8. Beryllium mirrors have military and aerospace applications [26].

Beryllium Picture

Is It Dangerous

Beryllium and its compounds are carcinogenic and toxic. Inhaling its dust or fumes can lead to incurable inflammation of the lungs, a chronic or acute beryllium disease known as berylliosis [1]. Be poisoning may lead to skin diseases and Be sensitivity in the body. Safety precautions should be taken to limit its exposure in the workplace. OSHA regulations should be followed properly to safeguard against modern industrial and construction health hazards [6].

What Does Beryllium Look Like

Interesting Facts

  • The charge of a beryllium-9 nucleus is +4 because it contains 4 protons in its nucleus [7].
  • Magnesium and aluminum are elements that have similar properties with Beryllium due to its proximity to Be in the periodic table [8]. Aluminum has a layer of oxide covering its surface that protects it from acid attacks and has a tendency to form complexes just like Be with which it shares a diagonal relationship on the periodic table [32].
  • Beryllium bikes manufactured in the ‘90s used Be alloy sheets for the frames [27].
  • Its modulus of elasticity is about 50% higher than that of steel although it weighs just one-fourth of it [22].

Things Made Of Beryllium

Beryllium (Be Element) Cost

The pure metal is priced at $740 for every 100 gram ($6713169 per ton) and in bulk it costs $93 ($843682 per ton) for the same quantity [3].

References

  1. http://www.rsc.org/periodic-table/element/4/beryllium
  2. https://education.jlab.org/itselemental/ele004.html
  3. https://www.chemicool.com/elements/beryllium.html
  4. http://chemistry-reference.com/q_elements.asp?Symbol=Be&language=en
  5. https://www.chegg.com/homework-help/determine-mass-number-beryllium-atom-5-neutrons-b-sodium-ato-chapter-2-problem-20qp-solution-9780073511160-exc
  6. https://www.atsdr.cdc.gov/csem/csem.asp?csem=5&po=15
  7. https://study.com/academy/answer/the-charge-of-a-beryllium-9-nucleus-is.html
  8. https://socratic.org/questions/what-are-two-elements-that-would-have-properties-similar-to-beryllium
  9. https://www.thebalance.com/beryllium-applications-3898138
  10. https://www.focal.com/en/focal-teach/beryllium-tweeter
  11. https://www.convertunits.com/molarmass/Beryllium
  12. https://www.webelements.com/beryllium/chemistry.html
  13. https://www.chemguide.co.uk/inorganic/group2/reacth2o.html
  14. https://www.researchgate.net/post/How_is_the_beryllium_10_isotope_used_in_measuring_the_ages_of_glaciers
  15. https://mineralseducationcoalition.org/elements/beryllium/
  16. https://cameochemicals.noaa.gov/chemical/8324
  17. https://www.webelements.com/beryllium/biology.html
  18. https://www.quora.com/Does-human-body-normally-contain-beryllium-even-if-it-tiny-amount
  19. https://brainly.in/question/1301831
  20. https://byjus.com/chemistry/properties-of-beryllium-and-lithium/
  21. https://www.sciencedirect.com/science/article/pii/0020708X64901413
  22. http://www.americanmachinist.com/machining-cutting/understanding-beryllium
  23. https://xray.oxinst.com/application-notes/caring-for-the-beryllium-window-of-an-x-ray-tube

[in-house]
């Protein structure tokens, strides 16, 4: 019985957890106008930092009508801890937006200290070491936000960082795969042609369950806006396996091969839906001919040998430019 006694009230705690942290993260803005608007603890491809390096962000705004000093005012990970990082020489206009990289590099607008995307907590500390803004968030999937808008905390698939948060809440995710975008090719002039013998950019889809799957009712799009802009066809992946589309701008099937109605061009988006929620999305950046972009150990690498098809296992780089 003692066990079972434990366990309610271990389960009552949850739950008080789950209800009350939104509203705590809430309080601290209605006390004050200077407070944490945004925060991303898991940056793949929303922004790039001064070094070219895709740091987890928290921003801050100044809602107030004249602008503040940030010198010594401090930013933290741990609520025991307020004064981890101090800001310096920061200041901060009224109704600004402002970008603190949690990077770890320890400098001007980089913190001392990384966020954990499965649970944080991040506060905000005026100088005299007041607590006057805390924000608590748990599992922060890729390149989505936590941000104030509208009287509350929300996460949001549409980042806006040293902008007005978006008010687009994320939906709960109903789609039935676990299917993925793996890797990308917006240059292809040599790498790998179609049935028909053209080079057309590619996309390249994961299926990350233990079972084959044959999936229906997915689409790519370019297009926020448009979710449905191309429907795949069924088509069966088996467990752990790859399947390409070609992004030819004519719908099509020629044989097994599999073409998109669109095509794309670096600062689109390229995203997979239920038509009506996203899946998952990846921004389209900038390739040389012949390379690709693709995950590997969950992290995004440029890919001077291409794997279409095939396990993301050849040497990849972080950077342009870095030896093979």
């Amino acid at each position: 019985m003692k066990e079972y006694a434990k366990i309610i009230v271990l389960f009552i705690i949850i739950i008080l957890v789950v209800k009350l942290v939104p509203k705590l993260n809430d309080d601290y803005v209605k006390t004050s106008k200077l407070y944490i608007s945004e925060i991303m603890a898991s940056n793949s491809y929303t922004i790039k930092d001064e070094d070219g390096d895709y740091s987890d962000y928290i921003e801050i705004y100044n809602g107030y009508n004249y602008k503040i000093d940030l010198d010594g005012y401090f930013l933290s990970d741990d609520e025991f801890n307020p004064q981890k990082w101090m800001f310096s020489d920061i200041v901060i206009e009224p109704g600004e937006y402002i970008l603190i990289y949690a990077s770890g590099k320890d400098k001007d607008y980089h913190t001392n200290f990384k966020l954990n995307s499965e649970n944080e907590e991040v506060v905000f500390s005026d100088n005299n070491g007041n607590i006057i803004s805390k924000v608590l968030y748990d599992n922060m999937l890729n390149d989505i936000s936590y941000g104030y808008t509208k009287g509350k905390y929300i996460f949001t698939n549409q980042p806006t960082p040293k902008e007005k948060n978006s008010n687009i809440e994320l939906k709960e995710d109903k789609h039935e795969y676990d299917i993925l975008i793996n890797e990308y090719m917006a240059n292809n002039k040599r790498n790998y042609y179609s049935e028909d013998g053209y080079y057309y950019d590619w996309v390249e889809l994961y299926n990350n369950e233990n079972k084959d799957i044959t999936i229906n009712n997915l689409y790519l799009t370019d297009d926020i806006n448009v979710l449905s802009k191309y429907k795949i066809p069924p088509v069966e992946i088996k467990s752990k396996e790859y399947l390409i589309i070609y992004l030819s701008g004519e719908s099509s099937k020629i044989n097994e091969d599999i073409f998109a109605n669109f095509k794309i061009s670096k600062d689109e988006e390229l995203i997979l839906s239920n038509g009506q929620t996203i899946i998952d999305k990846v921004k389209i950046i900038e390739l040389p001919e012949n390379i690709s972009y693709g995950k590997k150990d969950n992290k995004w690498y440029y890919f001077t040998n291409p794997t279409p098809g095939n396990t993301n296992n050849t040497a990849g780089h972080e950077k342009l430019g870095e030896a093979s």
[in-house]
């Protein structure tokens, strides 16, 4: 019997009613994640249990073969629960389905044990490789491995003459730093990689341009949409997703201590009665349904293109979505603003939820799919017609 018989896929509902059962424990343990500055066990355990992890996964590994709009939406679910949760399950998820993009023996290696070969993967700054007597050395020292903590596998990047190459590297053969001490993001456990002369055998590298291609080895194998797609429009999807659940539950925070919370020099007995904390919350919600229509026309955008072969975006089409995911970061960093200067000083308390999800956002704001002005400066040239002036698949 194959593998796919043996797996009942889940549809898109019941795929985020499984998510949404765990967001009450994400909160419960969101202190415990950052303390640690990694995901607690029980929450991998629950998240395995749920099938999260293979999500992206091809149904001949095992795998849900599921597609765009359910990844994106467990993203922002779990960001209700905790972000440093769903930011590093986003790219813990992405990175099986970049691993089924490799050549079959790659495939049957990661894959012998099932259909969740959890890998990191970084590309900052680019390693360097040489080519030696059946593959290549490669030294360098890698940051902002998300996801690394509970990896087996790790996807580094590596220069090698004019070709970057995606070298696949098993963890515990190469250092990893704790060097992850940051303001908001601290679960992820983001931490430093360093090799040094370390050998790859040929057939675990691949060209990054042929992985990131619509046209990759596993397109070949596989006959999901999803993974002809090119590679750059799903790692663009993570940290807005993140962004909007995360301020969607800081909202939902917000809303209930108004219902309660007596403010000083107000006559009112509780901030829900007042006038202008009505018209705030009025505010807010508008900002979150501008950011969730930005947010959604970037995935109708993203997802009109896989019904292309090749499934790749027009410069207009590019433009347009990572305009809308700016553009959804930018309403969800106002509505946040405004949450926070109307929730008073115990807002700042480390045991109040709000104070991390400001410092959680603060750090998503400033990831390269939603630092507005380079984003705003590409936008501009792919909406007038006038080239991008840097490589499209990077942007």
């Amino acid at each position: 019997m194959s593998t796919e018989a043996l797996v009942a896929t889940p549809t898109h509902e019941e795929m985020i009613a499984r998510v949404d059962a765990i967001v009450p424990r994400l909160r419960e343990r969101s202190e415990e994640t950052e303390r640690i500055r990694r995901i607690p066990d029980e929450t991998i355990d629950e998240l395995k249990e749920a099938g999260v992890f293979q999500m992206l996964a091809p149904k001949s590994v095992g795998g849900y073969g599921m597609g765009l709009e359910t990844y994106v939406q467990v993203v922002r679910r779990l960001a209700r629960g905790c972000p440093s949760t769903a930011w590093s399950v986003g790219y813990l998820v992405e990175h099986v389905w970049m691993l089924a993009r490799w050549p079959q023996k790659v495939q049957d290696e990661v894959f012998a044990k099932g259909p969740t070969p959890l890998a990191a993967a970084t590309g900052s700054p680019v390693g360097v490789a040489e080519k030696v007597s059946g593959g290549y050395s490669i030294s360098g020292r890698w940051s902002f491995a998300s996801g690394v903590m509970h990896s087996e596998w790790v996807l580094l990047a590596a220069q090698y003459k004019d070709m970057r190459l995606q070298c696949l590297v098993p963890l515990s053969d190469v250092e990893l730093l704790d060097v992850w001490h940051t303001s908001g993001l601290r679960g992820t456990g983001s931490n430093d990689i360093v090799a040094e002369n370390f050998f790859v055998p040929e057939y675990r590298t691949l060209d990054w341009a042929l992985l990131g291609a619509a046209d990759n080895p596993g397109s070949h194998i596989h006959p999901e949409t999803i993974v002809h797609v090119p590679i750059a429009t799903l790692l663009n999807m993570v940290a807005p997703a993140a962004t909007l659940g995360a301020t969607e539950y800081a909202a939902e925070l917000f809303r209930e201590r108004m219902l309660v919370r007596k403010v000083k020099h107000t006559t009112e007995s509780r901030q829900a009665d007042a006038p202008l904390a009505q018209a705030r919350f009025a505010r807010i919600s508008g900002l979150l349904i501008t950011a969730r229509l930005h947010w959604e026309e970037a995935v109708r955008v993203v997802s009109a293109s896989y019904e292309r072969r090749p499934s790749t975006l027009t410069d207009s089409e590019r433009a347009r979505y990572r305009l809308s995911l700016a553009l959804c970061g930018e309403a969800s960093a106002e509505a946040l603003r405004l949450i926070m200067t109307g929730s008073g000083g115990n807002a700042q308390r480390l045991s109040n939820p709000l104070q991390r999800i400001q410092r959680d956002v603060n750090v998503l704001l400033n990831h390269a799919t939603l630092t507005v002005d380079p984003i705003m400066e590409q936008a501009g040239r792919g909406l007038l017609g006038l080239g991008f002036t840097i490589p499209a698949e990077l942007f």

24. https://www.webelements.com/beryllium/crystal_structure.html
  25. https://news.ycombinator.com/item?id=9124696
  26. https://www.photonics.com/a25113/Beryllium_Mirrors_Refinements_Enable_New
  27. http://forums.mtbr.com/general-discussion/beryllium-frame-10567.html
  28. https://investorintel.com/sectors/technology-metals/technology-metals-intel/beryllium-us-dominates/
  29. https://chemglobe.org/ptoe/_/4.php
  30. https://www.sciencedirect.com/science/article/pii/0029549370901615
  31. https://www.reade.com/reade-resources/reference-educational/reade-reference-chart-particle-property-briefings/25-specific-gravity-table-metals-minerals-ceramics-substance
  32. https://byjus.com/chemistry/diagonal-relationship-within-s-block-elements/
  33. https://materion.com/products/high-performance-alloys/nickel-beryllium-alloy-360
  34. http://periodictable.com/Properties/A/ElectronAffinity.v.log.html
  35. https://www.nuclear-power.net/beryllium-specific-heat-latent-heat-vaporization-fusion/
  36. http://periodictable.com/Properties/A/MohsHardness.v.html
  37. http://www.golfwrx.com/forums/topic/184118-what-makes-beryllium-copper-special-for-irons/
  38. http://www.enginebuildermag.com/2007/12/valve-seat-technology-for-stock-and-performance-applications/
  39. http://teacher.k12.de.us/~lettieri/pt/be/be.htm
  40. https://www.nuclear-power.net/nuclear-power/reactor-physics/reactor-dynamics/subcritical-multiplication/source-neutrons-and-external-source-of-neutrons/sb-be-source-antimony-beryllium-source/
  41. http://beryllium.eu/about-beryllium/properties-of-pure-beryllium/
  42. https://www.quora.com/Is-beryllium-a-good-conductor-of-electricity-If-so-what-is-the-reason-behind-it-though-it-doesnt-have-free-valence-electrons
  43. http://pubs.acs.org/cen/80th/print/beryllium.html
  44. https://chem.libretexts.org/Textbook_Maps/Inorganic_Chemistry/Supplemental_Modules_(Inorganic_Chemistry)/Descriptive_Chemistry/Main_Group_Reactions/Reactions_of_Main_Group_Elements_with_Water
  45. http://www-ferp.ucsd.edu/LIB/PROPS/PANOS/be.html
  46. http://wgbis.ces.iisc.ernet.in/energy/HC270799/HDL/ENV/enven/vol317.htm
  47. https://investorintel.com/sectors/technology-metals/technology-metals-intel/beryllium-us-dominates/
  48. https://www.sciencedirect.com/science/article/pii/S0920379600003124
  49. https://www.azom.com/article.aspx?ArticleID=7646